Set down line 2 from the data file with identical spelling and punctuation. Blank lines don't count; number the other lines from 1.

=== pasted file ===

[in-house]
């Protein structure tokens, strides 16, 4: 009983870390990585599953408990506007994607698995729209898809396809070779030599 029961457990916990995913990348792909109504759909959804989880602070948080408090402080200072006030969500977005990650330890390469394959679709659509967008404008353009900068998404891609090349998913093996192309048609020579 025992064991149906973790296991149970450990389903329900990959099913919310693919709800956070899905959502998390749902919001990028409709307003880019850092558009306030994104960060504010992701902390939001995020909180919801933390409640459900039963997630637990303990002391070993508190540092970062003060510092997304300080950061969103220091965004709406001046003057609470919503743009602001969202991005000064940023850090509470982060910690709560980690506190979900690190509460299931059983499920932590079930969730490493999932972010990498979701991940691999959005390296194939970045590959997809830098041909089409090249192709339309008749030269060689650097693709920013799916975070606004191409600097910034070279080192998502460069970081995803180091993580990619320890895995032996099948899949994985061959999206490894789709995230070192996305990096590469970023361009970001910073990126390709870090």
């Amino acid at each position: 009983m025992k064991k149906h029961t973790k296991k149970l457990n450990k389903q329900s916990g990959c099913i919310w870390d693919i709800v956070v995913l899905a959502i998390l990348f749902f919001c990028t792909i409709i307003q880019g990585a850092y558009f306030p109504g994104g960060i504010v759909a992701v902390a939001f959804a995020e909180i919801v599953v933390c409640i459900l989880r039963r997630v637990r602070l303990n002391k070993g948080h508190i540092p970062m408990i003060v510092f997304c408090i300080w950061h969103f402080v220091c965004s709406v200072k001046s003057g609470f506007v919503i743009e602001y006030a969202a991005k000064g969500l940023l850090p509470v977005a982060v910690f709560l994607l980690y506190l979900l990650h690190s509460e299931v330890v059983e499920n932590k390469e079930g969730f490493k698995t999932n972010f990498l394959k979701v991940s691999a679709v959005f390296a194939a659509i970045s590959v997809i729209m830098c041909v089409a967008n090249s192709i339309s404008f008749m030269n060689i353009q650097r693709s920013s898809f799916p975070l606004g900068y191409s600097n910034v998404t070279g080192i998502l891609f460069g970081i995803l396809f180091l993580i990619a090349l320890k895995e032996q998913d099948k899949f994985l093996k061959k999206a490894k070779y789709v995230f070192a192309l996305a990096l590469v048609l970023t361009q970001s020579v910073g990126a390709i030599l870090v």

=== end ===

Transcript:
């Protein structure tokens, strides 16, 4: 009983870390990585599953408990506007994607698995729209898809396809070779030599 029961457990916990995913990348792909109504759909959804989880602070948080408090402080200072006030969500977005990650330890390469394959679709659509967008404008353009900068998404891609090349998913093996192309048609020579 025992064991149906973790296991149970450990389903329900990959099913919310693919709800956070899905959502998390749902919001990028409709307003880019850092558009306030994104960060504010992701902390939001995020909180919801933390409640459900039963997630637990303990002391070993508190540092970062003060510092997304300080950061969103220091965004709406001046003057609470919503743009602001969202991005000064940023850090509470982060910690709560980690506190979900690190509460299931059983499920932590079930969730490493999932972010990498979701991940691999959005390296194939970045590959997809830098041909089409090249192709339309008749030269060689650097693709920013799916975070606004191409600097910034070279080192998502460069970081995803180091993580990619320890895995032996099948899949994985061959999206490894789709995230070192996305990096590469970023361009970001910073990126390709870090």